Burr & Forman

02.28.2019   |   Articles / Publications

South Carolina Employment Law Letter: Is Denying Severance Benefits an Adverse Employment Action? 4th Circuit Weighs In.

The U.S. 4th Circuit Court of Appeals (whose rulings apply to all South Carolina employers) recently provided insight and guidance on what may qualify as an adverse employment action in a discrimination case. Read on to see what the court said.

Factual and procedural background
Mary David worked as the nursing director at Winchester Medical Center (WMC). On September 3, 2014, WMC informed her that she was being terminated. The overarching dispute in the case was whether the employer dismissed her because she had reported misconduct or because she had engaged in it.

After properly filing a discrimination charge with the Equal Employment Opportunity Commission (EEOC), David filed a lawsuit alleging two claims under Title VII of the Civil Rights Act of 1964. First, she claimed WMC discriminated against her by disciplining her more harshly than it disciplined a male doctor. Second, she alleged her complaints against the doctor qualified as protected activity and that WMC retaliated against her for complaining by discharging her.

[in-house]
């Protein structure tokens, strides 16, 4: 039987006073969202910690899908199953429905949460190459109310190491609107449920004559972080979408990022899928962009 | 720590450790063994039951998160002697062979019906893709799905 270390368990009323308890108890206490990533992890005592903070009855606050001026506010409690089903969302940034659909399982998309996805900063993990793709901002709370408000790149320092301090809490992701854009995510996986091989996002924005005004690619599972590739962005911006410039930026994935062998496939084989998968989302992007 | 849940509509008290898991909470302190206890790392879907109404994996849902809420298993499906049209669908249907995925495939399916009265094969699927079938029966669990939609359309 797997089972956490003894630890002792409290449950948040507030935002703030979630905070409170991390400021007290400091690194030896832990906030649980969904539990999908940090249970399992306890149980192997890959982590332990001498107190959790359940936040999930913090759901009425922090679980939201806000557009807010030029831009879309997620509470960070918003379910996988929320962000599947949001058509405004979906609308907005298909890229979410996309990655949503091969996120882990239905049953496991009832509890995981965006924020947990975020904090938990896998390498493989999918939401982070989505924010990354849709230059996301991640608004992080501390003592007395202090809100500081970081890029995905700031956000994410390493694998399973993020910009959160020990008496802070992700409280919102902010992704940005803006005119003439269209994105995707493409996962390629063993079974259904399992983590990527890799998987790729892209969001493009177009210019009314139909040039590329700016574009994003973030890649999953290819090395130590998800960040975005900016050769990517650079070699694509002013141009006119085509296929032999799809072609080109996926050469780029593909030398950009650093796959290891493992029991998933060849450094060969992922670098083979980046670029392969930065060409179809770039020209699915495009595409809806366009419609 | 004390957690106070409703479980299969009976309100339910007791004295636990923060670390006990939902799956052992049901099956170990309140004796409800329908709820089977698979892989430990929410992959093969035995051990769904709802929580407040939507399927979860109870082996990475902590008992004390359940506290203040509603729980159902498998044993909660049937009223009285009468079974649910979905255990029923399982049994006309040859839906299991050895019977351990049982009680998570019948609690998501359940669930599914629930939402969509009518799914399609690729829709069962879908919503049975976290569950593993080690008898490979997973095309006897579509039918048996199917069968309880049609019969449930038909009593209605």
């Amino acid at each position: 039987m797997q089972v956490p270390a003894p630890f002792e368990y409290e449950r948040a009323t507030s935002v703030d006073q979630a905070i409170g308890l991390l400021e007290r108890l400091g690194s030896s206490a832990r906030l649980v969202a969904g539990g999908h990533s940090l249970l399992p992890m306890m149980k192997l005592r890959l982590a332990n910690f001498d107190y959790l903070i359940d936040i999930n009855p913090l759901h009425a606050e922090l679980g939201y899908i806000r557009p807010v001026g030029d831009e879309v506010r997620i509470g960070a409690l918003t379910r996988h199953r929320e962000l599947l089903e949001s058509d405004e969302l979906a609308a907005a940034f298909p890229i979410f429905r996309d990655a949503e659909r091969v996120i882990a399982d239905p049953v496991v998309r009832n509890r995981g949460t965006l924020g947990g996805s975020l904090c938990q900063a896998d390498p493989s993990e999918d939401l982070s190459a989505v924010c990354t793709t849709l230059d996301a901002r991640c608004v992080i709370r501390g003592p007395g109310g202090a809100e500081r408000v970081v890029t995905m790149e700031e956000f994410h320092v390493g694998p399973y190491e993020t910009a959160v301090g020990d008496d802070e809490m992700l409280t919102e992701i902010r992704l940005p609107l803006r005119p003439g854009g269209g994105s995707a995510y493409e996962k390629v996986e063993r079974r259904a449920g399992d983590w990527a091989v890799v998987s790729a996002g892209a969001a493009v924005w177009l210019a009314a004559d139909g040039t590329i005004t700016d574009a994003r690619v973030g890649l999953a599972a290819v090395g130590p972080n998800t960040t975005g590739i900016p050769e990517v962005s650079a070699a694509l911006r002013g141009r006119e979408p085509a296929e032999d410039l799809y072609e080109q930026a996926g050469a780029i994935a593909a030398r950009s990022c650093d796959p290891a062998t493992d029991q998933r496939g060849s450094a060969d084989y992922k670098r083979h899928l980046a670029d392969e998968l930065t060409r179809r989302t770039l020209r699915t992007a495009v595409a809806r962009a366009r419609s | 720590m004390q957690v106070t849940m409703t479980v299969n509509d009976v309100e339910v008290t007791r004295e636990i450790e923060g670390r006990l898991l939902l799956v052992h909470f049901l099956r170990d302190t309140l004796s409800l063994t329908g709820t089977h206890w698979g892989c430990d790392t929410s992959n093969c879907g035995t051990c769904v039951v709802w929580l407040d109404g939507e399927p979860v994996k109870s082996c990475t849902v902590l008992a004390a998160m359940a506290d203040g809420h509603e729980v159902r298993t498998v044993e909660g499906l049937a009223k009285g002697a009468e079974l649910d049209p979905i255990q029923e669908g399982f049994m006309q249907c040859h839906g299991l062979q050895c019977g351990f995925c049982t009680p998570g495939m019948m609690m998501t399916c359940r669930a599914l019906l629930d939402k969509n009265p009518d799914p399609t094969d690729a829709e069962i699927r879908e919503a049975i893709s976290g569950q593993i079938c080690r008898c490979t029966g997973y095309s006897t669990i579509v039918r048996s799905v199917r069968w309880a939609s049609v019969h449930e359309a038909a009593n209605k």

David also alleged she engaged in protected activity when she declined WMC’s severance agreement and that the hospital then retaliated against her by (1) withholding the value of her paid time off (PTO), (2) classifying her dismissal as a termination, and (3) backdating her last workday. The trial court dismissed her complaint, and she appealed to the 4th Circuit.

Download the full article, “Is Denying Severance Benefits an Adverse Employment Action? 4th Circuit Weighs In” written by Richard Morgan.

 

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